As an entrepreneur he is also keeping an eye on the growing market of Chinese motorsports. The Theodore legacy is still incredibly strong in Asia, and the brand has a high prestige value in the region. The team is enjoying a great run of success in Formula 2, European Formula 3 and German and Italian Formula 4 but its physical presence in Asia is still sparse.
We caught up with Yip Jnr. in the FIA Formula 3 European Championship weekend at Zandvoort, Holland. During that very weekend Formula 3 Asian Championship was taking off at the Sepang International Circuit, Malaysia.
“I have been sort of watching it from the corner of my eye,” he remarked with a smile. “I certainly have an interest in Asia. Given what we are doing now, the changes that are happening with the international Formula 3 (ndr: Formula One group of companies has been selected as the promoter for the new FIA Formula 3 Championship, which will begin from 2019), I really need to see what happens at Macau.”
Macau could have to make changes to its famed circuit to accommodate the new-for-2019 International Formula 3 category. The track is homologated to FIA Grade 3 standard until the end of this year but there has been talk of the necessity of having to uprate it to Grade 2 to accommodate it; something difficult to implement due to the circuit’s natural limitations. Such a move could entail Macau moving outside its association with the FIA – which awards FIA F3 World Cup status to the Formula 3 race.
“Obviously, Macau Grand Prix is very important to Theodore, and we need to see what’s going to happen with the future of the Formula 3”, said Yip Jnr.
Whatever happens with Macau’s Formula 3 race – run under FIA latest international regulations or not – it is fair to say that it is very unlikely we won’t see Theodore there.
The F Word
Teddy Yip Snr. sponsored cars in Formula One in the 1970s before fielding a series of his own chassis, first in 1978 and lastly in 1983. The return of Theodore to the highest echelon of motor racing is not something out off the cards but Yip Jnr. is very cautious in talking about it.
“Formula One? Certainly not in the short time,” he says. “If we could do it tomorrow without stabbing any finger: we’d do it tomorrow. Everybody would do it. But we have seen too many teams coming and go over the last decade . . .”
Formula One is a dream for every team; not only for drivers but also for engineers. Unsurprisingly, Italian outfit Prema Powerteam also keeps an eye on the big league.
“I know we both have an interest in Formula One; whether or not it is feasible is another thing. There is a certain appetite for other things. There is where our expertise lies now and we are successful in what we’re doing”, added Yip.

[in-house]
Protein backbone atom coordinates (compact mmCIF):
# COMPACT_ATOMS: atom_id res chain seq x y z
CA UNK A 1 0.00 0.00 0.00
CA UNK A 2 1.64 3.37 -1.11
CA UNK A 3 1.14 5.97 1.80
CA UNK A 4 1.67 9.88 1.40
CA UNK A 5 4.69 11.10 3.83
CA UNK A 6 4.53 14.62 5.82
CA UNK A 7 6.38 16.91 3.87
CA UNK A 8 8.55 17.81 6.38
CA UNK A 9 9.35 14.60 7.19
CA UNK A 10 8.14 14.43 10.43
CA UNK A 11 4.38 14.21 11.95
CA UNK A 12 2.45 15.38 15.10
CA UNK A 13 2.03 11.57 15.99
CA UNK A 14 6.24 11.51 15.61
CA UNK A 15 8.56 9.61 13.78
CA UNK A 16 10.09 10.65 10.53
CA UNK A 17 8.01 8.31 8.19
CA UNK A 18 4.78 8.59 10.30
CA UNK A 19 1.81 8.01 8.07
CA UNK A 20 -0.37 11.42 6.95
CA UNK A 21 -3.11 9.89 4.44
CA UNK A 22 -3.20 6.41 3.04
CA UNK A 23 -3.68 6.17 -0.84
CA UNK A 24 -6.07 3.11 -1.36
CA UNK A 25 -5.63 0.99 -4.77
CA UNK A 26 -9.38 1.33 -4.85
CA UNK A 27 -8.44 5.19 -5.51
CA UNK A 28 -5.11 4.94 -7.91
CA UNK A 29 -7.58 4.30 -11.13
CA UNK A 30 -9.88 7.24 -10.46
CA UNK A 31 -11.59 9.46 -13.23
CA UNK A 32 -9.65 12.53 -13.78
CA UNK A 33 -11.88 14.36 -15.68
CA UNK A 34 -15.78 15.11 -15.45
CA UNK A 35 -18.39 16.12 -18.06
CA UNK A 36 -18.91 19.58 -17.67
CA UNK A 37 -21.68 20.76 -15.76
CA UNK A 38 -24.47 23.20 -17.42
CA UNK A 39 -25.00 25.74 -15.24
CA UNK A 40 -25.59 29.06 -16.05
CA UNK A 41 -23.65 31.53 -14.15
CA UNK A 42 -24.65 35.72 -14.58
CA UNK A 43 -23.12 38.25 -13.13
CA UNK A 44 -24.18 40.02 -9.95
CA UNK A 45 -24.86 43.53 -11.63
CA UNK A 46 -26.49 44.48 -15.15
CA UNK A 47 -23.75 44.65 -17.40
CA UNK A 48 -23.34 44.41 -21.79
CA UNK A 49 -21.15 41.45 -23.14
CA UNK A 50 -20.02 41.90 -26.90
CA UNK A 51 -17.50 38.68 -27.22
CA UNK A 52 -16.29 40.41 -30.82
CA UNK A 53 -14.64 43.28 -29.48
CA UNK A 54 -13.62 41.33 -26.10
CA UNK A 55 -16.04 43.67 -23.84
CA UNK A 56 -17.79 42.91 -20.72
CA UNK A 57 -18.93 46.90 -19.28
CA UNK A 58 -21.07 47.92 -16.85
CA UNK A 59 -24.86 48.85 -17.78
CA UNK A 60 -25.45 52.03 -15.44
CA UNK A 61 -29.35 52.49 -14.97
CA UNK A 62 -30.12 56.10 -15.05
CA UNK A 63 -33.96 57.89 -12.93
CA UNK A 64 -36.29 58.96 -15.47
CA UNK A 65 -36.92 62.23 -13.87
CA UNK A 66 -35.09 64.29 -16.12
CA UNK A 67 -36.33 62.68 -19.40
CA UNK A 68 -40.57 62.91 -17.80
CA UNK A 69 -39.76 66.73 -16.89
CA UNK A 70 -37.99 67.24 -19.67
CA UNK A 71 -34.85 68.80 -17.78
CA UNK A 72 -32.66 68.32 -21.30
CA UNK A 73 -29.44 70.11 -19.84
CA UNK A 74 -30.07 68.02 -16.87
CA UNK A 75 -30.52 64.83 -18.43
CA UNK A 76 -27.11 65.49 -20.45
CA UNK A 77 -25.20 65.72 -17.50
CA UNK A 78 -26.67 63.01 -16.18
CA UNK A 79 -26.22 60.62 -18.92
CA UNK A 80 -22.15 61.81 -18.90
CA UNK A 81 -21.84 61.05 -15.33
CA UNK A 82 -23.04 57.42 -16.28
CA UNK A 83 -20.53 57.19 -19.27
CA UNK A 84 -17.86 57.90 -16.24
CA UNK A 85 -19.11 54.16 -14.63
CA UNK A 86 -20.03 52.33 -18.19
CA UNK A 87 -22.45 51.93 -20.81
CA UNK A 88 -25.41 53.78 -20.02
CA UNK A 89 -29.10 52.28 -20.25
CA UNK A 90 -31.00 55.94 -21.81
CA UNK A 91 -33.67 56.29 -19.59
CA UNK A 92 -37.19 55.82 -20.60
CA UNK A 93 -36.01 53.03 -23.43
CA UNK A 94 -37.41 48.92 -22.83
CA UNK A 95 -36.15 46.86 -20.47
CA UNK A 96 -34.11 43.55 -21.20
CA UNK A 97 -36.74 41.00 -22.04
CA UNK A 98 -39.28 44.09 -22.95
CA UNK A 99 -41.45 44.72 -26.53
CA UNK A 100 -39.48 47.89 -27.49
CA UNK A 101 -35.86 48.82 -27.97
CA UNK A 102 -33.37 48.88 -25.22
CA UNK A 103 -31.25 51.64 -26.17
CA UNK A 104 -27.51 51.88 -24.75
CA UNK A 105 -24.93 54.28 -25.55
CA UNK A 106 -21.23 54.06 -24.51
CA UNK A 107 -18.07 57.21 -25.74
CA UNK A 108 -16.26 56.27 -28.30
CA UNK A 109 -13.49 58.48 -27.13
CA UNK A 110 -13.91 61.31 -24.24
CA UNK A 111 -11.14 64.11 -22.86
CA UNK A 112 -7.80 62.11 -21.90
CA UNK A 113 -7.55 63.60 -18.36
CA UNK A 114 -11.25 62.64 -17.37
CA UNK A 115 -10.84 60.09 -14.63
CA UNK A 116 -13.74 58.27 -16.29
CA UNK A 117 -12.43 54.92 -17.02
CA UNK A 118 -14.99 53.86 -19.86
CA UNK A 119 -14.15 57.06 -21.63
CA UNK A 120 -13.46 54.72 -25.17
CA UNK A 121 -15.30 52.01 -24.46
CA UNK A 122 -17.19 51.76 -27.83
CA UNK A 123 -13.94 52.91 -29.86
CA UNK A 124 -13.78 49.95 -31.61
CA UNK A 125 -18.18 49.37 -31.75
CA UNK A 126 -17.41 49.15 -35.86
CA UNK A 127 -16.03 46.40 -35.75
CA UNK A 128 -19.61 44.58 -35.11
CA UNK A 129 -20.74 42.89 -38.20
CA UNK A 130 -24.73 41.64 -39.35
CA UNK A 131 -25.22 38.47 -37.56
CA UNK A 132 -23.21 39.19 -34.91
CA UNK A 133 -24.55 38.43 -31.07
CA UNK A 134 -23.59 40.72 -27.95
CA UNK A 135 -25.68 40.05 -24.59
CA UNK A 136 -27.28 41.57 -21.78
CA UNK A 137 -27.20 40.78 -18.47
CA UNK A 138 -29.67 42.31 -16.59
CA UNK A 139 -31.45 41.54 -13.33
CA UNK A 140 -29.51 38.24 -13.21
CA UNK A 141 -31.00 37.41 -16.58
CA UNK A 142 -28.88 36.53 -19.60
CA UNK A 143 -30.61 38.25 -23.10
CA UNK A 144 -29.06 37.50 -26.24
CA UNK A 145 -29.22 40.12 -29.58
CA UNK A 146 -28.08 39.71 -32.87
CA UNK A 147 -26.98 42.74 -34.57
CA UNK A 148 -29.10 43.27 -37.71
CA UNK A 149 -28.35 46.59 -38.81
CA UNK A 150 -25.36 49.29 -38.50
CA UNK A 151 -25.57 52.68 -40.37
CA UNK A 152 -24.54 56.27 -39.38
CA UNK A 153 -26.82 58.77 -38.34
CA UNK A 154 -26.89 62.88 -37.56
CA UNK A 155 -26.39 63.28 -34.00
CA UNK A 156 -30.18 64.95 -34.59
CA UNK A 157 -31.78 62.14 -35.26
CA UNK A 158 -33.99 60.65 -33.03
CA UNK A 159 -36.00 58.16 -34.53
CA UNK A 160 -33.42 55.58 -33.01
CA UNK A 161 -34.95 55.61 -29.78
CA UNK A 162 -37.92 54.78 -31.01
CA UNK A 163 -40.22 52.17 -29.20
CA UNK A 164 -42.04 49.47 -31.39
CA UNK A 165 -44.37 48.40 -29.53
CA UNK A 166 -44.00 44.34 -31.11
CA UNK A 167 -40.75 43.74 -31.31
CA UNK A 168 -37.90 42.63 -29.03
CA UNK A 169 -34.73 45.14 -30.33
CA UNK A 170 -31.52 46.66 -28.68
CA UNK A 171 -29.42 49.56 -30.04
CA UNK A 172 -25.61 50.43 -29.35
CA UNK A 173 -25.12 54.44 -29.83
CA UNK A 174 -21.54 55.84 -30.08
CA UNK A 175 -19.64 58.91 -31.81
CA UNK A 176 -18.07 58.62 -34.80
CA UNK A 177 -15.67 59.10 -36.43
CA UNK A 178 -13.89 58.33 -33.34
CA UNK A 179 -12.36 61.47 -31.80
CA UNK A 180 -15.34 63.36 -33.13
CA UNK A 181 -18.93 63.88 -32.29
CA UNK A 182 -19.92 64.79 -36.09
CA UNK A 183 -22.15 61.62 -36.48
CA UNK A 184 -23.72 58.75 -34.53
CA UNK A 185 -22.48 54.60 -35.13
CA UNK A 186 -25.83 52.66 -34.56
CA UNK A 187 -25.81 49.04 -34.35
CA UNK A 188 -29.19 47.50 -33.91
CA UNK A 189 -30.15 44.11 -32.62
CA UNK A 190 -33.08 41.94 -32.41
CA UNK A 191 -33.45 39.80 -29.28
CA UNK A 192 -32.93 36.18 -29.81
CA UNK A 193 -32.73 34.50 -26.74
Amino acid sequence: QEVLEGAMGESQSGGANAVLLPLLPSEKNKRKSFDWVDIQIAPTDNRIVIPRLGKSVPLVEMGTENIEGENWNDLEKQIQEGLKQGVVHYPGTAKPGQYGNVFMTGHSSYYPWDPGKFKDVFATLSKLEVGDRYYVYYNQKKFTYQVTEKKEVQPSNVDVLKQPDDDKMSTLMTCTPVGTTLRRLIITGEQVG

Now under Liberty Media’s watch, Formula One is pressing ahead with plans to introduce a budget cap in the region of MOP1.2 billion in 2021 as part of attempts to make the sport more attractive, along with more equitable prize money distribution and technical changes. They have not closed the door at Theodore.
“Let’s see what the future is, what will change in the economy, or the Concorde Agreement,” Yip Jnr. concluded.
Formula One dreams apart, from 15 to 18 November 2018, we all know that all the eggs will be in the Formula 3 basket.
Q & A – Local Roots
Macau Business (MB): Do you feel the support for Theodore from Macau and Hong Kong?
Teddy Yip Jr. (TY): I feel strong support from both Macau and Hong Kong. We have a very successful partner in SJM, which means a lot to us as it is a Macau brand. Equally, as a Hong Kong brand as once (Theodore Racing) was, we have one strong partner in Hong Hong, the prestigious jeweller K. S. Sze & Sons. I’m also delighted that our friends BBIN have stayed with us for a third season. Our partnership to date has enjoyed great success.
MB: With such a big tradition in the sport, the best go-karting facility in Southeast Asia and considerable support from the government for motor racing, awkwardly there is a serious shortage of talent in Macau. You’re involved in the grassroots of motorsport internationally: how do you see this phenomenon?
TY: It is difficult in Macau with one street circuit event per year to create talent. You have to look at motorsports in China as a whole. Macau Grand Prix is definitely really important on the international scene. But in Mainland China they are building ten or twenty racing circuits now, what is a great thing to promote the sport to a wide audience. The real tipping point will be a Chinese superstar; a Chinese Formula One driver. It has to happen. It happened with basketball in China. It was nothing until you got a Chinese superstar in NBA and now it is the national sport of China.
MB: Should the Macau Government and competent sporting authorities intervene and do something like creating a racing academy or a driver development programme?
TY: It would be a great idea. I think it would be really worthwhile. It is an awfully expensive sport now.
MB: We know you are coming to win again this year but what happened to Theodore in the last two editions (ndr: Carlin won in 2016 and Motopark in 2017)?
TY: You know that you need as much luck as you need skill. In Macau, everything needs to be perfect!